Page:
I set out this year with the goal of reading 36 books (3 per month). Although I didn’t quite reach that number, I am still happy with the books I was able to read and learn from. I always enjoy looking at other people’s reading list, so I thought I would share mine. If you have any recommendations for my 2014 reading, feel free to let me know. 1. Connected Christianity, Art Azurdia 2. Wooden: A Lifetime of Observations, John Wooden 3. Love Does, Bob Goff 4. Not A Fan, Kyle Idleman 5. Renovation of the Heart, Dallas Willard 6. Earthen Vessels, Matthew Lee Anderson 7. God’s At War, Kyle Idleman 8. The Little Book of Talent, Daniel Coyle 9. God is Closer Than You Think, John Ortberg 10. Death By Love, Mark Driscoll 11. Crazy Love, Francis Chan 12. The Grace of Great Things, Robert Gruden 13. The Jesus I Never Knew, Phillip Yancey 14. Wild At Heart, John Eldridge 15. Follow Me, David Platt 16. Radical, David Platt 17. Fasting, Jentezen Franklin 18. Servant Leadership, J. Oswald Sanders 19. The Bookends of the Christian Life, Jerry Bridges 20. Follow Me to Freedom, Shane Clairborne and John Perkins 21. The Crowd, The Critic, The Muse, Michael Gungor 22. Just Do Something, Kevin DeYoung 23. The Hole in Our Holiness, Kevin DeYoung 24. Forgotten God, Francis Chan 25. David and Goliath, Malcolm Gladwell 26. Biblical Ethics, Oswald Chambers 27. The Moral Foundations of Life, Oswald Chambers 28. Reflections on The Leadership Challenge, James Kouzes and Barry Posner
The December Salem Hoops Project youth clinic has been scheduled for December 23rd. This clinic is free to all boys and girls in grades K-5. To register, send an email to firstname.lastname@example.org and provide your child's name, grade, and school. We are looking forward to a great clinic! There will be a raffle for Nike Elite socks after the clinic.
I had the fortunate opportunity to attend the Stronger Team Huddle this past weekend at the Nike World Headquarters. This was a clinic that taught the latest in basketball specific athleticism. The Stronger Team is headlined by Alan Stein, but also featured Blair O’Donovan, Matt Johnson, and Henry Barrera (who I have the privilege of working side by side with on a consistent basis). There was plenty of useful information during the 3-day event. Here are three key takeaways I wanted to share: Tests should not be used as a predictor of success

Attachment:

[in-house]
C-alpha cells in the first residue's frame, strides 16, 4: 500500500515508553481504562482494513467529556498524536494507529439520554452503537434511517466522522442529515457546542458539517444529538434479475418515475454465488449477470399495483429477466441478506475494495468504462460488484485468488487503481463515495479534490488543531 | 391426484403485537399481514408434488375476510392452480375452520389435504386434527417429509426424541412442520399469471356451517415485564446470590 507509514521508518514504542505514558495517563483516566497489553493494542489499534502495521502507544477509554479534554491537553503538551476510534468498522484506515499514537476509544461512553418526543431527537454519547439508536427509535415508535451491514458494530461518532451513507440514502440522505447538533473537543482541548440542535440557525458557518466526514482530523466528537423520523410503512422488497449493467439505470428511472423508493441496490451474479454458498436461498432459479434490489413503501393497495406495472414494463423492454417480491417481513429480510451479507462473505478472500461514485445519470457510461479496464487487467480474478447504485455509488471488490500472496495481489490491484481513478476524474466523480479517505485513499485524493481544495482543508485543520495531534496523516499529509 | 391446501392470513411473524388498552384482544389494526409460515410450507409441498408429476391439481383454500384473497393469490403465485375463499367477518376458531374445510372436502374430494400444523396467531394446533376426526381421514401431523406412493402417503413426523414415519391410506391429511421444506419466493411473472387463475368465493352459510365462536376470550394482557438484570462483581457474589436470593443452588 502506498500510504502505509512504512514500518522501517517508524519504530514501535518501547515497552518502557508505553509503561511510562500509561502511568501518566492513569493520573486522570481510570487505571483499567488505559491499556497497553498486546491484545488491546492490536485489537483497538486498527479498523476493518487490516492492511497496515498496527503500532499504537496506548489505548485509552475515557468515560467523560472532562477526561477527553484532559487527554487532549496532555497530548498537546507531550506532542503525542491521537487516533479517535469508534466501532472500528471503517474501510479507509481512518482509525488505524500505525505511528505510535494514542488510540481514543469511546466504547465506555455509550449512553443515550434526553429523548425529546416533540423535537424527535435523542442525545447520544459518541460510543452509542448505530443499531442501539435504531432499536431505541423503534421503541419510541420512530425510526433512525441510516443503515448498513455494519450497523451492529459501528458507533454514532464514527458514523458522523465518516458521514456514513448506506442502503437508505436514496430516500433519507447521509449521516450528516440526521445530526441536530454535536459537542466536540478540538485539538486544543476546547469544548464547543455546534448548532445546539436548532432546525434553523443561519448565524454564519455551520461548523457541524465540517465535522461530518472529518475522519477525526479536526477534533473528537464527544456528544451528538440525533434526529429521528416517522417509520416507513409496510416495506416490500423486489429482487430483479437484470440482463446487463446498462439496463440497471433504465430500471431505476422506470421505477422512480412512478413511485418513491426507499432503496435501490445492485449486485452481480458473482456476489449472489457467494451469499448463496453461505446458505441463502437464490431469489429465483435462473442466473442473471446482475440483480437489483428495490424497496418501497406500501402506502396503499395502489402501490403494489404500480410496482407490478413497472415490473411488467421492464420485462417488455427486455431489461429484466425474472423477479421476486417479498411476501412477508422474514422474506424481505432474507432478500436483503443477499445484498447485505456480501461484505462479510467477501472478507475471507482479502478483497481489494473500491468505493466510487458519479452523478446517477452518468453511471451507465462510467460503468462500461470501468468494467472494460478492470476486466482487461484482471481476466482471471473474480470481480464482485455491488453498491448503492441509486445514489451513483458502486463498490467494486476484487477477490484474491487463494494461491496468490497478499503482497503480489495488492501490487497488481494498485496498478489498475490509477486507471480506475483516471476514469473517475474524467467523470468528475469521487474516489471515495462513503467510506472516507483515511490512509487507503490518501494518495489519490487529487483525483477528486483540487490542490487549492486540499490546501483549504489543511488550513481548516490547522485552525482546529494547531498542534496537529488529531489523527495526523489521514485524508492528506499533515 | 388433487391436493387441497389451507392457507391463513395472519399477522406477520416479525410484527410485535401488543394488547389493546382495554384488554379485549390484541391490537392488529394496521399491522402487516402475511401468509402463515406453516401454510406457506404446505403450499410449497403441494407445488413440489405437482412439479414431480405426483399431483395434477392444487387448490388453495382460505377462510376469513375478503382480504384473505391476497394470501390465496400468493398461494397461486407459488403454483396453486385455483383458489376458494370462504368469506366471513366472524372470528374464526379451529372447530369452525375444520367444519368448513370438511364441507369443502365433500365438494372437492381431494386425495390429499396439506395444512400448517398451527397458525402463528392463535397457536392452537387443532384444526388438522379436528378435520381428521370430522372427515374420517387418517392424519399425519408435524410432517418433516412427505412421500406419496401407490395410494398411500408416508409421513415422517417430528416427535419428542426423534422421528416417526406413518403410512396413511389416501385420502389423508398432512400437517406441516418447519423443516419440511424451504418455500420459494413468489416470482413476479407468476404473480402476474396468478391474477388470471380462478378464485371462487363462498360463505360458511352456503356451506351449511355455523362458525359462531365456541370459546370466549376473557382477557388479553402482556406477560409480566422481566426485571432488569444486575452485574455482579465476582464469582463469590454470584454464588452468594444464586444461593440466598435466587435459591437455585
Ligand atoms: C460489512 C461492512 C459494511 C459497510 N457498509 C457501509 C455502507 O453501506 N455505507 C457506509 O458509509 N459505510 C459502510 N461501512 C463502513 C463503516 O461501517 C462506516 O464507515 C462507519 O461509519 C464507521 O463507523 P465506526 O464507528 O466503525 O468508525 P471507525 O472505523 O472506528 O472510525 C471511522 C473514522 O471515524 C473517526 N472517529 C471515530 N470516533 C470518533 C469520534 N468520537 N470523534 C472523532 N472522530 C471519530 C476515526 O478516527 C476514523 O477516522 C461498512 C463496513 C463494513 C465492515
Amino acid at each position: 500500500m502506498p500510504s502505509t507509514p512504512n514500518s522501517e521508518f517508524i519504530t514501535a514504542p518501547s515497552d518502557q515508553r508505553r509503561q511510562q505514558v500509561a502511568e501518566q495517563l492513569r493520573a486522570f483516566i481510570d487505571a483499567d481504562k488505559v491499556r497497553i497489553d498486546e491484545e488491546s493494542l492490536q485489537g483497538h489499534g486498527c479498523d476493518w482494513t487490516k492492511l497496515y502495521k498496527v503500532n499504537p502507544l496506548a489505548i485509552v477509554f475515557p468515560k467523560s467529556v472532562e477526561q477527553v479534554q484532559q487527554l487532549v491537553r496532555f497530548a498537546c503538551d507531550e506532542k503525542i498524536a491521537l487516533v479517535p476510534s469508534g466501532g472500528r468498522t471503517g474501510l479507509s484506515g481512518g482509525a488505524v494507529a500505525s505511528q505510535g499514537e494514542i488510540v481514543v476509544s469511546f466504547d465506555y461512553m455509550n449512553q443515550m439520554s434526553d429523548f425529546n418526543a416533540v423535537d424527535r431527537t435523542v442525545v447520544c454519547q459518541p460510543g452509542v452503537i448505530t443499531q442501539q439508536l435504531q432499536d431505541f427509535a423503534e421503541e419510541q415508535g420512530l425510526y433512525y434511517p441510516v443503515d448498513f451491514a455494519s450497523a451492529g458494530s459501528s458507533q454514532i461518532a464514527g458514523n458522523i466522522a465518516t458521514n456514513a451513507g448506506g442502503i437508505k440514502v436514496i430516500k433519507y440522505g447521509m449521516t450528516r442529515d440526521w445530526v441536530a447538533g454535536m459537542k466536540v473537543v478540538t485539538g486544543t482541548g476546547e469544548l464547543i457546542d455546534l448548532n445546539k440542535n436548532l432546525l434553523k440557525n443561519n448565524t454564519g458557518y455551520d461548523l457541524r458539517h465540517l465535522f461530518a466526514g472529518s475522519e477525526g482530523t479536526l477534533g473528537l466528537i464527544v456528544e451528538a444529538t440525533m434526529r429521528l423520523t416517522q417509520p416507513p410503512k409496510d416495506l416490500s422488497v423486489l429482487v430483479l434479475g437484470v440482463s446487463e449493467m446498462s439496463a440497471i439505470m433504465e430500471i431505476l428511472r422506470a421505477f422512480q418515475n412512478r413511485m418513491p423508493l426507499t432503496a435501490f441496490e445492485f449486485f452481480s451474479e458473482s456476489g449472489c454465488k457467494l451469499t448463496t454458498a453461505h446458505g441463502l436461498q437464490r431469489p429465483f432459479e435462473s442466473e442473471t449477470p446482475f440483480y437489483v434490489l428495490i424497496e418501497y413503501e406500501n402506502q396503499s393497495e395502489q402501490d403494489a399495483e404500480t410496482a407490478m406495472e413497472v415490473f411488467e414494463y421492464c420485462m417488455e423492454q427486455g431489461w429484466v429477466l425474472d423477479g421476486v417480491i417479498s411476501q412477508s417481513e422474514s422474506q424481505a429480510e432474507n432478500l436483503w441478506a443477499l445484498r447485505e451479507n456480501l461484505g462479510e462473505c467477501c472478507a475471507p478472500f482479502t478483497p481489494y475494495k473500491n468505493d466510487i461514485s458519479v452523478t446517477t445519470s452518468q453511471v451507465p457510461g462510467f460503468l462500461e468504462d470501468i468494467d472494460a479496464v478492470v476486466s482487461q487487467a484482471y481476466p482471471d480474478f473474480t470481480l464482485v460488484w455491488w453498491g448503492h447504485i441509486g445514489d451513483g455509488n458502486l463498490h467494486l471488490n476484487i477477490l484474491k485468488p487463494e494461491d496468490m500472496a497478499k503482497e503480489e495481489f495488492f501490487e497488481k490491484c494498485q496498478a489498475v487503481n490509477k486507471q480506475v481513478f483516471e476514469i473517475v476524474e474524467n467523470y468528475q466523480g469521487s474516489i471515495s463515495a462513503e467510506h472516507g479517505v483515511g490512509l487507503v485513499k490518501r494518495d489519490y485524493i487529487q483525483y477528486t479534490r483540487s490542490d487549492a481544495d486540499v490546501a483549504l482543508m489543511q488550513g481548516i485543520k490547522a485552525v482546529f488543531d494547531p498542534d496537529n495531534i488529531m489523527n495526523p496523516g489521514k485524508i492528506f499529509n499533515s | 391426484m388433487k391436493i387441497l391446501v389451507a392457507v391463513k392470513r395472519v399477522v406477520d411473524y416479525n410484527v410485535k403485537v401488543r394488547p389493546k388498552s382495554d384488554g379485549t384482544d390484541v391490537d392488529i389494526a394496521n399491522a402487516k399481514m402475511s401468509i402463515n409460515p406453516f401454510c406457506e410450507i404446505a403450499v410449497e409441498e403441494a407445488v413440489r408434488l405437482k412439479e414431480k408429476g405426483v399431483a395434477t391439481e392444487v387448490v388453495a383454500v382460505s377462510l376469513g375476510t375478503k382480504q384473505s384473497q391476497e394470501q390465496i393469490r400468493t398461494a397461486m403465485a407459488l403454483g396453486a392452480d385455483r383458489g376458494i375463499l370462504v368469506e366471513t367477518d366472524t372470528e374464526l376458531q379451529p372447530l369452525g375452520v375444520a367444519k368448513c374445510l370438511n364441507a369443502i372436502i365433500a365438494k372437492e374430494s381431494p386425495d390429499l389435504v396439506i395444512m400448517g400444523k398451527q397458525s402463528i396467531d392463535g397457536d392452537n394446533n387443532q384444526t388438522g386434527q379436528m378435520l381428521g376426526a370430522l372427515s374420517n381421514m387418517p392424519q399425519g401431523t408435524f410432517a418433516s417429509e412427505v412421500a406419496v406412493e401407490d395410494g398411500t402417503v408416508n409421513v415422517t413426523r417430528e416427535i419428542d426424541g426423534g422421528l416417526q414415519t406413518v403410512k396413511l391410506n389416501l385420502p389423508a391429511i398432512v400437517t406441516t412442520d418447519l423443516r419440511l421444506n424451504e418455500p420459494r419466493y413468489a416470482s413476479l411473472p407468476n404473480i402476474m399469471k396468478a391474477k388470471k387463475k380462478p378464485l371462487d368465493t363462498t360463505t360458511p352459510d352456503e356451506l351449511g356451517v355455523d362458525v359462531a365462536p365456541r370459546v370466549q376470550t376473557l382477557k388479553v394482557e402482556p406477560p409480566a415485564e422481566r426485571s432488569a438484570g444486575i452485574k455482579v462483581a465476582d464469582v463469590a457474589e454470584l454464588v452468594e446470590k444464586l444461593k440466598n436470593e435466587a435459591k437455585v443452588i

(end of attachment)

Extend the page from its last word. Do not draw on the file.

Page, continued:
In basketball, we value things like vertical leap. If a player is in high school and can dunk, it is a common assumption among some people that he must be good at basketball. However, using tests such as the vertical leap, max bench press, or measured speed are not a great way to compare players and determine who will be successful. These tests are great to compare players with themselves and measure athleticism growth. Comparing players with each other should rely on categories such as attendance and effort.
What should be done everyday, is not done everyday
And by consequence, what shouldn’t be done every day, is done everyday. Players always want to play, lift and get in the gym to work on their skills. However, doing these things everyday can lead to physical and mental fatigue. Everyday activities should include mobility and flexibility work. This is easy to do and not time consuming, yet even easier to overlook. Be disciplined and take the time to perform corrective exercises and flexibility routines.
Focus on quality work and build up slow
Everybody is in a hurry. Players are constantly pushed into training programs they are not physically ready for. Stein uses the term “brick by brick approach.” A perfectly built brick building is not put together instantaneously. Somebody has taken the time to meticulously lay each brick with precision and detail. Focus on doing little things well, and they will add up to tremendous growth.
It has been a while since my last post. My summer has been filled with coaching for McKay HS, helping to run the Willamette Pro Hoop Camp, and training kids at Shoot 360. Most importantly, the start of my new organization took form. The Salem Hoops Project was initiated in July, and has provided nearly 50 kids in the Salem area with free basketball training. Basketball training should not be such a luxury that only a limited number of kids have the chance to participate. Camps can cost anywhere between $300-400 for one week. For some families, that is a month of rent. The Salem Hoops Project was formed with those kids in mind. Basketball is a game, and more importantly, can be an avenue for growth and development for youth. It does not always have to be a business.
I am excited for the future of this. My vision is constantly being updated. I will still be open for one-on-one training session at my normal rate of $30 per 30-minute workout. But I will first point people to the free group workouts. High school workouts will resume in September. The elementary and middle school programs will begin in November. Stay updated on Facebook and Twitter.
Check out this clip from one of our summer workout sessions! http://youtu.be/DO9jBMaJ350